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ICME Development of a Cold Spray Enabled Corrosion Resistant Bimetallic Structure for Nuclear Reactors
Phone: (847) 425-8232
Phone: (847) 425-8232
The bimetallic structure concept consisting of a corrosion resistant surface layer joined on top of an ASME code-approved substrate becomes a promising solution to address the corrosion issue of ASME substrate materials in molten salt environment. Specifically, refractory materials such as molybdenum, tungsten, and alloys containing them are found to be most resistant in molten salt environment and hence they have great potential to be used as the salt-facing surface layer. Due to the well-recognized difficulties of welding/printing refractory materials i.e., oxidation, brittle phase formation, cracking, etc.), cold spray, a deposition technology that minimizes material heating, avoids undesired thermal effects and maintains dimension stability, is an ideal approach for fabricating the bimetallic components. Under this SBIR program, QuesTek Innovations LLC, a leader in the field of Integrated Computational Materials Engineering ICME) and 2016 Tibbetts Award recipient, will apply its computational materials design methodologies to design cold sprayable, molten salt resistant, refractory-based e.g., Mo) powder compositions, in order to enable application of cold spray technology in fabricating bimetallic structures that consist of a salt resistant surface layer and an ASME code-certified substrate. Solvus Global, a leading company dedicated to advanced cold spray technology, will assist in conducting cold spray trials, optimizing spray parameters, and producing proof-of-concept coupons to demonstrate processing feasibility and joint performance. Prof. Vilupanur Ravi at Cal Poly Pomona, a distinguished professor with extensive experience in materials degradation in molten salt environment, will be the molten salt corrosion expert in our team to guide powder design and conduct molten salt corrosion test. H.C. Starck, a global leader in refractory metal products will produce powders and, as a commercialization partner, can support a strong path for commercialization of technology developed under this program. Idaho National Lab has expressed interest in our proposed technology and provided a letter of support. In the Phase I program, focus will be placed on cold spraying a Mo-based corrosion resistant surface layer onto a 316H stainless steel substrate ASME code-approved paradigm material) with the primary technical objective being computational design and experimental validation of a Mo-based powder composition that can be efficiently cold sprayed on 316H with satisfactory corrosion resistance and interfacial bond in experimental validation. Molten salt corrosion resistance of candidate powder compositions will be evaluated by immersion corrosion test at CPP. Cold-sprayed Mo/316H samples will be produced by optimized spray parameters and tested by accelerated heat treatment, thermal cycling, and standard adhesive strength test as proof-of-concept demonstration in Phase I. The impacts of irradiation on materials, although critical for reactor applications, lies outside the scope of Phase I due to limited funding and time, but can be added into the scope of Phase II if desired. Based on the results from the Phase I efforts, we envision that the objectives of Phase II may encompass refining the powder specs composition, size, impurity, shape, etc.), scaling-up selected cold spray designs, and validating additional material properties more comprehensively, such as more complex and realistic molten salt corrosion test, structural properties e.g., creep and fatigue), processibility e.g., capability of forming into tubular components), among others relevant to the reactor application and long term component integrity. Additional surface layer compositions e.g., W-based) may also be explored.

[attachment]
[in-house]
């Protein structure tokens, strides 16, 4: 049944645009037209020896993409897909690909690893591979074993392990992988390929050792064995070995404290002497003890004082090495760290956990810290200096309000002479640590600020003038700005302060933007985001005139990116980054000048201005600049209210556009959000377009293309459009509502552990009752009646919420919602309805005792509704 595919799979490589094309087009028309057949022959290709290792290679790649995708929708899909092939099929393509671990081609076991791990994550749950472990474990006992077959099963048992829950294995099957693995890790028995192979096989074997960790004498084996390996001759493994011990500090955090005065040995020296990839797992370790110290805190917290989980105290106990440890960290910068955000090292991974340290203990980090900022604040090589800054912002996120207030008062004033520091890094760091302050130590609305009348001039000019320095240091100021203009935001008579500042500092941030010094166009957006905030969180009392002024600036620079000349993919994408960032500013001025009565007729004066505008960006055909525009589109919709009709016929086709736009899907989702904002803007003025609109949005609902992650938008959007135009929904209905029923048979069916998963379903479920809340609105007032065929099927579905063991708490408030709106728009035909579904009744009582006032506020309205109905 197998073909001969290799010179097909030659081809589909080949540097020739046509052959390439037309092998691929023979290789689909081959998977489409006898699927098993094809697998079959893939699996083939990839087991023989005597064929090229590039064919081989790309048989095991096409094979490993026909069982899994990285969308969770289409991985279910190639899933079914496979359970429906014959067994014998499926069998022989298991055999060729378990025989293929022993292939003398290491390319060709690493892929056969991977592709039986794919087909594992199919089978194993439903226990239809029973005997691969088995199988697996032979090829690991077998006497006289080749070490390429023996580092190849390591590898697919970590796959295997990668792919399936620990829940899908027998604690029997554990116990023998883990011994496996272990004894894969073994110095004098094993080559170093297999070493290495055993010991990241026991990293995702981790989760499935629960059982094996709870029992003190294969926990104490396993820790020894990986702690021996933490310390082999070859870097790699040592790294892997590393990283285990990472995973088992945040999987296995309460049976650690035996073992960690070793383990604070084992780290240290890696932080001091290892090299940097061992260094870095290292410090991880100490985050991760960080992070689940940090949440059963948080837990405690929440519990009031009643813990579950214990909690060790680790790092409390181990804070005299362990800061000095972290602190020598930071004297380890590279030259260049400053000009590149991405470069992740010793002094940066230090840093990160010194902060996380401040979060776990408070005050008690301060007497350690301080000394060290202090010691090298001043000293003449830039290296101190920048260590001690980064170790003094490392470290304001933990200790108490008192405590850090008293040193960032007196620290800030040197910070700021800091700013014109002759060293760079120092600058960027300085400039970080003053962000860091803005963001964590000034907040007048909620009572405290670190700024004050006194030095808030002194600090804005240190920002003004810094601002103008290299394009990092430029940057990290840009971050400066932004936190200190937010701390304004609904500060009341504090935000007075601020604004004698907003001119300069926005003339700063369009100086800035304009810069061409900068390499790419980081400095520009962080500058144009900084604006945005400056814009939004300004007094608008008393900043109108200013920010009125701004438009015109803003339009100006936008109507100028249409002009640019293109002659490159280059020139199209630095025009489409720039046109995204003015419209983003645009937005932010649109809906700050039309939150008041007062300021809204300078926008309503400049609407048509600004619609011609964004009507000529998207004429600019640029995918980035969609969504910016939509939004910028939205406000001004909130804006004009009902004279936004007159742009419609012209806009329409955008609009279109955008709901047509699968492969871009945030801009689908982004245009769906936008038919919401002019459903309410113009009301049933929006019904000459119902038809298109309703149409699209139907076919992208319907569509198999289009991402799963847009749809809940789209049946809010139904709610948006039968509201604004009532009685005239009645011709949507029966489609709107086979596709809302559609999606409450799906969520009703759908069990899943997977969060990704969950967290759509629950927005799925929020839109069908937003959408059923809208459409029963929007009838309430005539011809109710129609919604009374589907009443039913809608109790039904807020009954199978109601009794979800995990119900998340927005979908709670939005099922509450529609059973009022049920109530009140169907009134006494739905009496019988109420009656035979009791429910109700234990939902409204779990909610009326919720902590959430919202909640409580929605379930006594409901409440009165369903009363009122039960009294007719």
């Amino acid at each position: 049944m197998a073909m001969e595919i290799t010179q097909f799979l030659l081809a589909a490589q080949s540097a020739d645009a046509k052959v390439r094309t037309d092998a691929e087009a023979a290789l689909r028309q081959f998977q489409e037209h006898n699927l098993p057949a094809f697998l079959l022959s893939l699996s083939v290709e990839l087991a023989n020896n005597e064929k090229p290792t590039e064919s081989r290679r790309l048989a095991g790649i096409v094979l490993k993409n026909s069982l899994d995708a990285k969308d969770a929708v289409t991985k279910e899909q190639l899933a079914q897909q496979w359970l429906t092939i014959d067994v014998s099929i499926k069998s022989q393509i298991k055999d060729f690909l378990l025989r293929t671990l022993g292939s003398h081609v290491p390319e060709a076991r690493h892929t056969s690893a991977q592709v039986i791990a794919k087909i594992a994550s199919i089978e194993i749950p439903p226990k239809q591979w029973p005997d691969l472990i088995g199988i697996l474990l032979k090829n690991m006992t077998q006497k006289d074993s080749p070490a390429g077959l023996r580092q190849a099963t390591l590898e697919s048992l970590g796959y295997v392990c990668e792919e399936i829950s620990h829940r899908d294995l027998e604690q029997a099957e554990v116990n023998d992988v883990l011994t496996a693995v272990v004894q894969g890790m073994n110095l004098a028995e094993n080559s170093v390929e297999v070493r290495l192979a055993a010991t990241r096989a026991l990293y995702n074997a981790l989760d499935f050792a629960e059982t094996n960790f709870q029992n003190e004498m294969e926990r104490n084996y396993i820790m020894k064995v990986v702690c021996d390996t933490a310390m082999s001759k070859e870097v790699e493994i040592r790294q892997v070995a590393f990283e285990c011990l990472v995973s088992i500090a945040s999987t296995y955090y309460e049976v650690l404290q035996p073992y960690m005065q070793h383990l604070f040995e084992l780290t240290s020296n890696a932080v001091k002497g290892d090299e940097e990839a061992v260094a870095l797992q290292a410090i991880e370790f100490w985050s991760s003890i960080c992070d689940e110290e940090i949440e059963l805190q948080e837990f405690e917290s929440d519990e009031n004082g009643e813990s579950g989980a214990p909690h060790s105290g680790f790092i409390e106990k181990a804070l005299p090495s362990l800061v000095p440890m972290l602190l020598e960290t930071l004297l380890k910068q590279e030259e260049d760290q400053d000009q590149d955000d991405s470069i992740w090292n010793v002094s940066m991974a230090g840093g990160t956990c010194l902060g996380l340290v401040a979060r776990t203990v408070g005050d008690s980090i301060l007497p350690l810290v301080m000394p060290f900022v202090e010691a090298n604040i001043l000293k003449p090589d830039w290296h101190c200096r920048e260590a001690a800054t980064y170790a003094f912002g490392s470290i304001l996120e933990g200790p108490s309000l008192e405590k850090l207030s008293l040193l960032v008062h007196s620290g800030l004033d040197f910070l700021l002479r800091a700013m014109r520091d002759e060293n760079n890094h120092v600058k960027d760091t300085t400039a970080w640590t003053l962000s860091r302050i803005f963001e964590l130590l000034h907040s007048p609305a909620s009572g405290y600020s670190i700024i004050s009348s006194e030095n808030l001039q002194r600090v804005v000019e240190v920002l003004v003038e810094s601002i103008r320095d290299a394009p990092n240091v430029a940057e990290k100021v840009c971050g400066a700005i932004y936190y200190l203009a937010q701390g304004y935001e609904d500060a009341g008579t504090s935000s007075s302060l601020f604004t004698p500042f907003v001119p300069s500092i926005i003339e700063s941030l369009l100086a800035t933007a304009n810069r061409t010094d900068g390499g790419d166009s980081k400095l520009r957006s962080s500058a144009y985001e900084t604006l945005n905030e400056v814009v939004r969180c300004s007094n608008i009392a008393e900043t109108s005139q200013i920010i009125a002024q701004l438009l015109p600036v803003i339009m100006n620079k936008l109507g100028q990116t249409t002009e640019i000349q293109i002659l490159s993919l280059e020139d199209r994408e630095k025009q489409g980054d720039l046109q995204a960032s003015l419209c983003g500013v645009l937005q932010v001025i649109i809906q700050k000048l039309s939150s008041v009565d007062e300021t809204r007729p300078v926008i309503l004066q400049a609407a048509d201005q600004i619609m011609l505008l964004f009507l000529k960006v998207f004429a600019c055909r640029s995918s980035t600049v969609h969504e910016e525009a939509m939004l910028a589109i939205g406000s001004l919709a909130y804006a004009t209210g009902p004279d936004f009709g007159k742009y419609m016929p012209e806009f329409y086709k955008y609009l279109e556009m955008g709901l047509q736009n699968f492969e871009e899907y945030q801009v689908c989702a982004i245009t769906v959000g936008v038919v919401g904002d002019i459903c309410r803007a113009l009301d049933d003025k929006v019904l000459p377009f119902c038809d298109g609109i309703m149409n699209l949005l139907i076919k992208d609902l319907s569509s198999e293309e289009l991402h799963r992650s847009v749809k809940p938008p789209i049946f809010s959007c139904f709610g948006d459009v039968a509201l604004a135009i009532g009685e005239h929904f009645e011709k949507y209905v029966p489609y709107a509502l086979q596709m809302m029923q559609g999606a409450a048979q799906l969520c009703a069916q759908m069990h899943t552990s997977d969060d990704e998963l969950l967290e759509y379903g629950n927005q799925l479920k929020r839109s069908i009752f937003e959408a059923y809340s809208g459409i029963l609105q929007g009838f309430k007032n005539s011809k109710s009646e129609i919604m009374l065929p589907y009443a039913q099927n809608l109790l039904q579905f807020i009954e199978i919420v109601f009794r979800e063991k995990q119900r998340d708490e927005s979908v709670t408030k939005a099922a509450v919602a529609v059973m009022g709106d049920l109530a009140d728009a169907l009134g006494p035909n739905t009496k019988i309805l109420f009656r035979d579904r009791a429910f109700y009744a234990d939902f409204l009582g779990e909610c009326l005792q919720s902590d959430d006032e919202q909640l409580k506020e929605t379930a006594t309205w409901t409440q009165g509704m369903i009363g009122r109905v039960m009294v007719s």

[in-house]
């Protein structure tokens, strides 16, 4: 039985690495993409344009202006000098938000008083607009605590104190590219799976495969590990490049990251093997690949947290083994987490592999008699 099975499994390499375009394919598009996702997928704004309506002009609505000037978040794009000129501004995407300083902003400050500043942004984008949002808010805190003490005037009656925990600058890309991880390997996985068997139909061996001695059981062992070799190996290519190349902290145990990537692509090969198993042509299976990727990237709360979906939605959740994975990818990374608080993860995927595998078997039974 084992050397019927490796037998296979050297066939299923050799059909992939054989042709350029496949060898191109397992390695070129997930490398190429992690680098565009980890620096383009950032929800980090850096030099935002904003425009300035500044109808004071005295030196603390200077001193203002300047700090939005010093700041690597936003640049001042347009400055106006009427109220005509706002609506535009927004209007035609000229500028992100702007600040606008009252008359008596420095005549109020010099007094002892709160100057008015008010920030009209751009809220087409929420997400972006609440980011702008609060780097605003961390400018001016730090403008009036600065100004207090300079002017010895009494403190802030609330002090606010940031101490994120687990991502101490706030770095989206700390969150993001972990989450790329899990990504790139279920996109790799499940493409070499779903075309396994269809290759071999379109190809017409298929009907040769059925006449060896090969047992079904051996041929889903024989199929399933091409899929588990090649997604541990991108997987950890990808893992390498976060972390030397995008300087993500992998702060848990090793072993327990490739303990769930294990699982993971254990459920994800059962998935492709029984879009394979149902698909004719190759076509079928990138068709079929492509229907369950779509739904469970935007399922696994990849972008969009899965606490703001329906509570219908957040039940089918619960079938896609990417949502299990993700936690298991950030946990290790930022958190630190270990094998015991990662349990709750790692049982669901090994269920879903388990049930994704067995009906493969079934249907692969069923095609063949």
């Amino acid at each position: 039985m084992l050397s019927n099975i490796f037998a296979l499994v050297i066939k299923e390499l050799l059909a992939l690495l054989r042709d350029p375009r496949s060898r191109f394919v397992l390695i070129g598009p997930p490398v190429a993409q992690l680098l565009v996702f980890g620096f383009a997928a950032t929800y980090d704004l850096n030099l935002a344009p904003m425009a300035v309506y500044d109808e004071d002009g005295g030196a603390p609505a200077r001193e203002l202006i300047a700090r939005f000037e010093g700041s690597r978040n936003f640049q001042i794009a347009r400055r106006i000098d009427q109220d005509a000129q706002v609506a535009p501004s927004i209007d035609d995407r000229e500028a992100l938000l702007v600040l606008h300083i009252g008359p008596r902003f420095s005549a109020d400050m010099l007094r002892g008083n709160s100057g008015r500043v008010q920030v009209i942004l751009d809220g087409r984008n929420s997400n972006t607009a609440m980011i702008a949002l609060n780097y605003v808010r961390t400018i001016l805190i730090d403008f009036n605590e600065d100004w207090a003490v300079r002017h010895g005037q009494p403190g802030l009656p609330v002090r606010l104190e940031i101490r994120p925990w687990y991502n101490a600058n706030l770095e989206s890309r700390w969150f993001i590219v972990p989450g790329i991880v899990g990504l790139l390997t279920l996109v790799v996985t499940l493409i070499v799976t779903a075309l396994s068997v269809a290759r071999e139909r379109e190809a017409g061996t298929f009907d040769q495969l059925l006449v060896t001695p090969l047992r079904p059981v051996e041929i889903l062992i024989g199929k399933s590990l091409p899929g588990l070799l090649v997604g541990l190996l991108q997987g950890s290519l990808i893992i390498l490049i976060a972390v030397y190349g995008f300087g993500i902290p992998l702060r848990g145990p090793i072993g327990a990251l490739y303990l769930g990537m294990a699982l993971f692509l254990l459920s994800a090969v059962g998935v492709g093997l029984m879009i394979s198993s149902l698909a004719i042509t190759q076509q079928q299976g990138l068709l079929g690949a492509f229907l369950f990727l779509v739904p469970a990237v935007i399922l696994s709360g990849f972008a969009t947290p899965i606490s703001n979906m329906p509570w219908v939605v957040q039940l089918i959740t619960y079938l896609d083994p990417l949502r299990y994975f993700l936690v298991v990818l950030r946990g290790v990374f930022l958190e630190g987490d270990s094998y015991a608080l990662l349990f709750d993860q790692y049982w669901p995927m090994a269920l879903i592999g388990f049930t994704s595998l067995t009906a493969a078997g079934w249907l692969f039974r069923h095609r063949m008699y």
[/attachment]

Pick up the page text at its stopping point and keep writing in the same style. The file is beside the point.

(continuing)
* Information listed above is at the time of submission. *